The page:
Each of these requires quite a bit of specialized behavior and knowledge. When you break down tasks like these you see that each of these tasks requires extensive training and programming. Nonetheless, like with abstractions you can build from basic subroutines to higher level functionality. A robot doesn’t have to do everything at first as described above.
A V2 feature that might be very handy is the ability to clean up messes. Occasionally we break glass, spill food or drop things resulting in “a mess.” I suspect eventually the robot could detect messes and clean them up.
Messes are different because they imply a complex combination of non-known objects. By definition the breakage or mess is not composed of things the robot would recognize so it would have to be trained to recognize a mess and to know what to do to pick up and clean different kinds of messes.
This seems quite complex surprisingly.
I strongly believe we want the robot to know its current state. It should be able to detect impending failures or outright failures and possibly repair itself. Maintenance of complex objects such as this may be beyond many homeowners. A modular design may simplify this at first but eventually I expect it would be self-repairing.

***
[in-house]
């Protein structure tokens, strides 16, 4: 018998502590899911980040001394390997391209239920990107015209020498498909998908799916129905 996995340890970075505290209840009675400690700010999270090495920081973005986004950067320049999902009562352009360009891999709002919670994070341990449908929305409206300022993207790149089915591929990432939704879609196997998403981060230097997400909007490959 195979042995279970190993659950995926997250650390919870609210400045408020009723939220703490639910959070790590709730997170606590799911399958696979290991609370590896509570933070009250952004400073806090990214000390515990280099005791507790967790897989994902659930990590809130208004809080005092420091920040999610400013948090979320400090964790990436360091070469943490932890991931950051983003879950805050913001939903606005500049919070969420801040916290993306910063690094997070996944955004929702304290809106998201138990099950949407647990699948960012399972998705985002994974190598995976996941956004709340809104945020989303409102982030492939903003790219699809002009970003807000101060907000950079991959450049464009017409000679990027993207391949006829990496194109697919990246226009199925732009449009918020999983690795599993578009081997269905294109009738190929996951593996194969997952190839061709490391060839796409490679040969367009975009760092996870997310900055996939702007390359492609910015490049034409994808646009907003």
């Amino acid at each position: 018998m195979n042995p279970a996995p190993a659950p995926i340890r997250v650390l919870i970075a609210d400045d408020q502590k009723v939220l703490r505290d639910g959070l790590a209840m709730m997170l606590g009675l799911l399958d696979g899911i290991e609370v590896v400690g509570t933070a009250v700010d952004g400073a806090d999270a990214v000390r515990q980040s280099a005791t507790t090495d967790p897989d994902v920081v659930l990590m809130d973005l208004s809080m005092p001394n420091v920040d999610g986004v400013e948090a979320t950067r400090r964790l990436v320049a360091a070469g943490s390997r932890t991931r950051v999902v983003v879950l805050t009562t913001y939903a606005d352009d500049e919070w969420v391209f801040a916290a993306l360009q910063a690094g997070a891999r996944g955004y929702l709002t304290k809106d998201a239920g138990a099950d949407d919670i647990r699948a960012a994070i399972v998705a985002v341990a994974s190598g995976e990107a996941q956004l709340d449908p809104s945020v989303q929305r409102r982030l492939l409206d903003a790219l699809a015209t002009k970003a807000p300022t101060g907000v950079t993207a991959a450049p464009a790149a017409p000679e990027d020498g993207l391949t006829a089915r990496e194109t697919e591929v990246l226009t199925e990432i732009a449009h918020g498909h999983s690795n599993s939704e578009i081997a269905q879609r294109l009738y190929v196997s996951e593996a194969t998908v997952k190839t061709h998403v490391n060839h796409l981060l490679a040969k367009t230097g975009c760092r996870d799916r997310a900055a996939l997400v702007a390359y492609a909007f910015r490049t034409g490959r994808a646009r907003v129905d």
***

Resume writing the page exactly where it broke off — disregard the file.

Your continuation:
There is a lot more I could go into. Suffice it to say there seems to be a lot that current technology with a little extrapolation could do in this area.
I think such a robot wouldn’t be cheap. Even the simplest version would likely be several thousand dollars. Possibly this would eventually be tens of thousands of dollars.
I think this could be justified. When you consider the utility of such a robot it is quite valuable. We spend a lot of money on maids, cleanup and a lot of time. We spend a huge amount on food.
If such a device worked I don’t think this is equivalent of a $500 vacuum robot or lawnmower. We are talking vastly more utility and also the capability to do more over time. I am guessing people would be willing to spend quite a bit on such a robot even for limited functionality at first.
When you consider the possible tasks that are within reach of our technology it seems obvious this will happen. I predict in 5 years we will have numerous high quality robots around the home including the pick-up robot described above.